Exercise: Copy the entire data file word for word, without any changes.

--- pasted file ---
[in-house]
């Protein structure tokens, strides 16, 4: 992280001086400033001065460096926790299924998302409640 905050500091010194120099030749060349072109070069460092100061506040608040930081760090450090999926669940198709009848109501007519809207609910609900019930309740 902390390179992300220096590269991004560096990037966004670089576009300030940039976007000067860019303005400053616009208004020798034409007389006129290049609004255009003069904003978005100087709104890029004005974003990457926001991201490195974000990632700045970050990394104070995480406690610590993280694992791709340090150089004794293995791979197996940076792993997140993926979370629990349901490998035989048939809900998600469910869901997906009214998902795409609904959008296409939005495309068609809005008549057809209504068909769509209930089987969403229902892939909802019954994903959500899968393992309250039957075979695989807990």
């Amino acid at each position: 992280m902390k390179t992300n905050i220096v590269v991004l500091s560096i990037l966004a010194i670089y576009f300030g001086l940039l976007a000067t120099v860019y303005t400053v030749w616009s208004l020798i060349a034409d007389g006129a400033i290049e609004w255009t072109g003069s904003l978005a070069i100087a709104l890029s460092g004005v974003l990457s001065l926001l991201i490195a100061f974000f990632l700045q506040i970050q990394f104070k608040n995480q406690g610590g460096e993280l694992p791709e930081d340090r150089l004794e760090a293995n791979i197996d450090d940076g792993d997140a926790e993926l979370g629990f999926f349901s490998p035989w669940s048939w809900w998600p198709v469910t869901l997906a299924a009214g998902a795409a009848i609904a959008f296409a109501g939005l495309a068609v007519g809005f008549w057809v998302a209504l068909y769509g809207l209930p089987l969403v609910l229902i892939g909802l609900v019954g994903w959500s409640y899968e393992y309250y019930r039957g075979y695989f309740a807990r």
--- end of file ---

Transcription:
[in-house]
């Protein structure tokens, strides 16, 4: 992280001086400033001065460096926790299924998302409640 905050500091010194120099030749060349072109070069460092100061506040608040930081760090450090999926669940198709009848109501007519809207609910609900019930309740 902390390179992300220096590269991004560096990037966004670089576009300030940039976007000067860019303005400053616009208004020798034409007389006129290049609004255009003069904003978005100087709104890029004005974003990457926001991201490195974000990632700045970050990394104070995480406690610590993280694992791709340090150089004794293995791979197996940076792993997140993926979370629990349901490998035989048939809900998600469910869901997906009214998902795409609904959008296409939005495309068609809005008549057809209504068909769509209930089987969403229902892939909802019954994903959500899968393992309250039957075979695989807990």
């Amino acid at each position: 992280m902390k390179t992300n905050i220096v590269v991004l500091s560096i990037l966004a010194i670089y576009f300030g001086l940039l976007a000067t120099v860019y303005t400053v030749w616009s208004l020798i060349a034409d007389g006129a400033i290049e609004w255009t072109g003069s904003l978005a070069i100087a709104l890029s460092g004005v974003l990457s001065l926001l991201i490195a100061f974000f990632l700045q506040i970050q990394f104070k608040n995480q406690g610590g460096e993280l694992p791709e930081d340090r150089l004794e760090a293995n791979i197996d450090d940076g792993d997140a926790e993926l979370g629990f999926f349901s490998p035989w669940s048939w809900w998600p198709v469910t869901l997906a299924a009214g998902a795409a009848i609904a959008f296409a109501g939005l495309a068609v007519g809005f008549w057809v998302a209504l068909y769509g809207l209930p089987l969403v609910l229902i892939g909802l609900v019954g994903w959500s409640y899968e393992y309250y019930r039957g075979y695989f309740a807990r």